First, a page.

At the start of this new decade, from the pulpit of his occasional, grandiose New York Times column , Bono called for the “return of the automobile as sexual object.” He was referring to the lines and curves of the cars themselves, but it’s no secret that car manufacturers have long relied on the marketing strategy of placing their wares in close proximity to beautiful women for a little borrowed allure. The pretty-girls-using-transportation motif may have moved elsewhere lately- bike blogs are filled with photos of cycling ingenues, in it for love rather than money -but for most of the 20 th century, it rested solidly with the auto. So a history of the women used to sell cars doubles as a shorthand history of the evolving tastes of consumers-in women and cars, and how best to objectify both. Margery Krevsky’s Sirens of Chrome: The Enduring Allure of Auto Show Models , a Mini Cooper-proportioned coffee-table book, is a visual romp that’s a bit short on narrative, context, and criticism but so seductively fun to look at, you won’t care. And that fact tells you about all you need to know about how the car-model thing works, right?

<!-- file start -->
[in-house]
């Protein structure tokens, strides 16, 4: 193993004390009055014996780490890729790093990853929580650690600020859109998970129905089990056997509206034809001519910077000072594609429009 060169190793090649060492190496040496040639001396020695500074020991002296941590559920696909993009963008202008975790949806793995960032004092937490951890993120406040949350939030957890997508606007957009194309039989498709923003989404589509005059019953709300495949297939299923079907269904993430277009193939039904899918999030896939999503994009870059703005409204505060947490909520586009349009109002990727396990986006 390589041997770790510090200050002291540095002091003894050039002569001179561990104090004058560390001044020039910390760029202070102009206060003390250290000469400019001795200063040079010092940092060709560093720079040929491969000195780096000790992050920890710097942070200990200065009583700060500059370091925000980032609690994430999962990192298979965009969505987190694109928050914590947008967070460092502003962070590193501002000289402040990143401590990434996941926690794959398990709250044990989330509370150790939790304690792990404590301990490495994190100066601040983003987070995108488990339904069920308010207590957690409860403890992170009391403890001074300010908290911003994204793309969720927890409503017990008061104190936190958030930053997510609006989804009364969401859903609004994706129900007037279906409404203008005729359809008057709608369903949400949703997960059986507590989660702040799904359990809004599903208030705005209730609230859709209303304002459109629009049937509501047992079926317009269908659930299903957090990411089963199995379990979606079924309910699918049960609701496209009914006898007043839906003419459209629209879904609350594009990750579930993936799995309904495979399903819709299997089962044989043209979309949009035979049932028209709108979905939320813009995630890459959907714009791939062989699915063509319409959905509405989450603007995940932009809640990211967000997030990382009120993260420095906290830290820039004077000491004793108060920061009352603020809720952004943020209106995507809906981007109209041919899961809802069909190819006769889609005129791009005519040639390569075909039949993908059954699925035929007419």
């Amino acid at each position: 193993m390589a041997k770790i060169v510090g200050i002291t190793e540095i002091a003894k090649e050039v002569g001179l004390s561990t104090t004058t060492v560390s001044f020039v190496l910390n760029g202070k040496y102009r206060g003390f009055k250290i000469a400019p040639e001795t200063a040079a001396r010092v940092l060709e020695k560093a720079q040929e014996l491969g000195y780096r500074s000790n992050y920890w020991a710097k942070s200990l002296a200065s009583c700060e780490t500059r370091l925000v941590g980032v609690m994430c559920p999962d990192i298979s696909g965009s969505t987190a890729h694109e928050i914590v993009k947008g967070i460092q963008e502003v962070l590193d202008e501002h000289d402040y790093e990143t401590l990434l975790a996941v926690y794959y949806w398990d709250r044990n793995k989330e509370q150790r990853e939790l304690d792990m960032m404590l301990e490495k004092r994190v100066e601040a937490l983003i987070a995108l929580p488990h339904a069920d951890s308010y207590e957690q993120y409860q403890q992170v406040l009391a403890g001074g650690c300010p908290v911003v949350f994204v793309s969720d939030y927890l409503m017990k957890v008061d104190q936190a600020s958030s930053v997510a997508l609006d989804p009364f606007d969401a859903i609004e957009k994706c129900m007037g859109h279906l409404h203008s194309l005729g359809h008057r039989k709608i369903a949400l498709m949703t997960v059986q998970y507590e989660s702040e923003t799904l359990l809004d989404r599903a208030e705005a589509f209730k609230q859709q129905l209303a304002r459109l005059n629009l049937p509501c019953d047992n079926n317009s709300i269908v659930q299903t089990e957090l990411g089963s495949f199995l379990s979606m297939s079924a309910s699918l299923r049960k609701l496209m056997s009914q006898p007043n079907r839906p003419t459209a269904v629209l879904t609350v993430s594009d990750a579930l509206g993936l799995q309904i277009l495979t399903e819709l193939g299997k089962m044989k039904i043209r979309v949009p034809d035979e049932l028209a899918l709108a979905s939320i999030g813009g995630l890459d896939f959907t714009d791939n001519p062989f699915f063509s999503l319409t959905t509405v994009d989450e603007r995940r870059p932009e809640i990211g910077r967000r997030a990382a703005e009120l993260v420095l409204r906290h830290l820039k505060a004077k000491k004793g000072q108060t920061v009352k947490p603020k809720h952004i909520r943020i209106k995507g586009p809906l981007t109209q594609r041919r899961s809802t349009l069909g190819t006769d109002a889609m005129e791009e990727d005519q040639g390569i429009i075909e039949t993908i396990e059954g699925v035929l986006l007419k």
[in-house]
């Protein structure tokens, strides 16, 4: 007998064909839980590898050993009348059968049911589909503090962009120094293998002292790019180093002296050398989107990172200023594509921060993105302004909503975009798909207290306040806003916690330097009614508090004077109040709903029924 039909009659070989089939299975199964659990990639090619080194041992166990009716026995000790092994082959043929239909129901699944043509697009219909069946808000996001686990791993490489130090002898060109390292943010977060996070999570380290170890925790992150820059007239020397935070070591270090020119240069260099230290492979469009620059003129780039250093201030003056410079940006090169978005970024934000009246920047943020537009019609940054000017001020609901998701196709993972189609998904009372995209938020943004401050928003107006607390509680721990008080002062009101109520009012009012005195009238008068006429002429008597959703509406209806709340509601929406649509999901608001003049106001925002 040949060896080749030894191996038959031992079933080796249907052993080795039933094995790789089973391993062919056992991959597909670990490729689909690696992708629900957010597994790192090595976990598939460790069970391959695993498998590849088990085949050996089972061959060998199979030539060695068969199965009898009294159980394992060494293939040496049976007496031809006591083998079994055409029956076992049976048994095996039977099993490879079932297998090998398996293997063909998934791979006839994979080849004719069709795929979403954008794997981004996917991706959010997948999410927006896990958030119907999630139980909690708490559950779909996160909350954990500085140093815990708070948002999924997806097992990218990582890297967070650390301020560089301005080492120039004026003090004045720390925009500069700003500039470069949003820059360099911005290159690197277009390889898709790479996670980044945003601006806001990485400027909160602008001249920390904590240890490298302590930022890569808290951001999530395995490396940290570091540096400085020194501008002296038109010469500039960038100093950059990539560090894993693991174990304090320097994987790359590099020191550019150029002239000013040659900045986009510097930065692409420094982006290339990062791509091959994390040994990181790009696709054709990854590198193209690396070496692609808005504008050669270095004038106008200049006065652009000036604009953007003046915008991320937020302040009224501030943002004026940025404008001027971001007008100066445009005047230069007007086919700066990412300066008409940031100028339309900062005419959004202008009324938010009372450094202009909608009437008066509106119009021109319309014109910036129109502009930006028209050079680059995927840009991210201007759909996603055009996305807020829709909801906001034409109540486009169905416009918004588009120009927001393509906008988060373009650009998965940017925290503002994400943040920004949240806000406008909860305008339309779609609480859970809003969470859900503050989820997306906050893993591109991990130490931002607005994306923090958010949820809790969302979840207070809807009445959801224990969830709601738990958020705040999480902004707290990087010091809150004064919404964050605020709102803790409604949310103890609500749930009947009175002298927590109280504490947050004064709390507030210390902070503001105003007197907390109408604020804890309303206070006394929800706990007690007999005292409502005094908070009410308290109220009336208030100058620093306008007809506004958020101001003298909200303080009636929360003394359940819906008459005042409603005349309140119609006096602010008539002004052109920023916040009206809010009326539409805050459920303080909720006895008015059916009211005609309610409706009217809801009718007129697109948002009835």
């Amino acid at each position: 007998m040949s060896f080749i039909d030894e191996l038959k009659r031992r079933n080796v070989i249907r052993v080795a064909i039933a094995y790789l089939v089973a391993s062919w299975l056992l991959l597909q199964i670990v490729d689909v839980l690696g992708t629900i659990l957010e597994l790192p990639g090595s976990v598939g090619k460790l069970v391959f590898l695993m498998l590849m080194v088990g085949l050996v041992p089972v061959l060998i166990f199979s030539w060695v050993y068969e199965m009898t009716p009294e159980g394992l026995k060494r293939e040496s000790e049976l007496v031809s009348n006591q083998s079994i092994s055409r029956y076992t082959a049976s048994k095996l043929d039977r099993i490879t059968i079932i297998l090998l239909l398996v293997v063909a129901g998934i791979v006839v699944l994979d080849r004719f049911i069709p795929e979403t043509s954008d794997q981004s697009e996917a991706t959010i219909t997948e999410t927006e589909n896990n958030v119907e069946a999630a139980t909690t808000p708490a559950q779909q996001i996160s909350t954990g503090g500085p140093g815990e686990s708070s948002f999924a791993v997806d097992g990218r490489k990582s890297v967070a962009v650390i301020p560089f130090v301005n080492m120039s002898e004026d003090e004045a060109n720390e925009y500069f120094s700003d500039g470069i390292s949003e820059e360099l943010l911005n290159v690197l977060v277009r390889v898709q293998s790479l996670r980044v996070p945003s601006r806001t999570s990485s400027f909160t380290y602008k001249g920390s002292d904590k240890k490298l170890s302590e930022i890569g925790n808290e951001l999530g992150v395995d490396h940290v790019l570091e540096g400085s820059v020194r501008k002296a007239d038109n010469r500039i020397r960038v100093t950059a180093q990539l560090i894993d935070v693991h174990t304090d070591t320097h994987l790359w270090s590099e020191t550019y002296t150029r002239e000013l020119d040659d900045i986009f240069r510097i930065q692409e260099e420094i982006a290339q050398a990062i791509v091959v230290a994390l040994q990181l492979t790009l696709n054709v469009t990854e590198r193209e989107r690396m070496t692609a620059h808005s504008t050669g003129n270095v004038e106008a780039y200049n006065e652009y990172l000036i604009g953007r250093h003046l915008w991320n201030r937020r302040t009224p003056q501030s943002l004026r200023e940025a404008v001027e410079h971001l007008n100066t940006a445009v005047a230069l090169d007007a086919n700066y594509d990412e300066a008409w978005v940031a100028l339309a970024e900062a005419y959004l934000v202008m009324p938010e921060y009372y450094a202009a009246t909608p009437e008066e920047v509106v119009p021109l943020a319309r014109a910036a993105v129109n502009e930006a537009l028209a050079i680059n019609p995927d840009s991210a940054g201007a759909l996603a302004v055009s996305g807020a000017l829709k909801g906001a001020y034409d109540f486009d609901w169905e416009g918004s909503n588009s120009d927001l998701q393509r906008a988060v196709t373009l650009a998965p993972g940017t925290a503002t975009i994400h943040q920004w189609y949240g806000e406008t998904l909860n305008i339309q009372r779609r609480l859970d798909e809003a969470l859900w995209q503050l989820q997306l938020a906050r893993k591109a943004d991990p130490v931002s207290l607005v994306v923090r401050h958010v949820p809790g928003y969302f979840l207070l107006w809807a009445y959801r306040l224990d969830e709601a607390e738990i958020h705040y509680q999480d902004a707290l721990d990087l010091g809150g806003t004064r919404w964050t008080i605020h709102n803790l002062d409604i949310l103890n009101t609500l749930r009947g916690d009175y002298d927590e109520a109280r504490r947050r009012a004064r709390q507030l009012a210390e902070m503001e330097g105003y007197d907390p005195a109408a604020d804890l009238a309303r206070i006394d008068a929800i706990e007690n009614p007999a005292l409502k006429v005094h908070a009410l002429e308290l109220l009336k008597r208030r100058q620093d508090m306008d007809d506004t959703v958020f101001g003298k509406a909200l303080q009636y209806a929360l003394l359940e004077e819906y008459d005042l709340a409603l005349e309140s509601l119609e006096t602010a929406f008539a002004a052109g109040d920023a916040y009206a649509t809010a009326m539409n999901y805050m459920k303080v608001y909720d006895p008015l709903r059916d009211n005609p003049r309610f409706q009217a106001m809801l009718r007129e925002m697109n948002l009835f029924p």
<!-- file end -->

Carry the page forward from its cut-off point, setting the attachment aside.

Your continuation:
( Images courtesy of the Archives of the Chicago Automobile Trade Association and the National Automotive History Collection at Detroit Public Library , used with permission of the author. )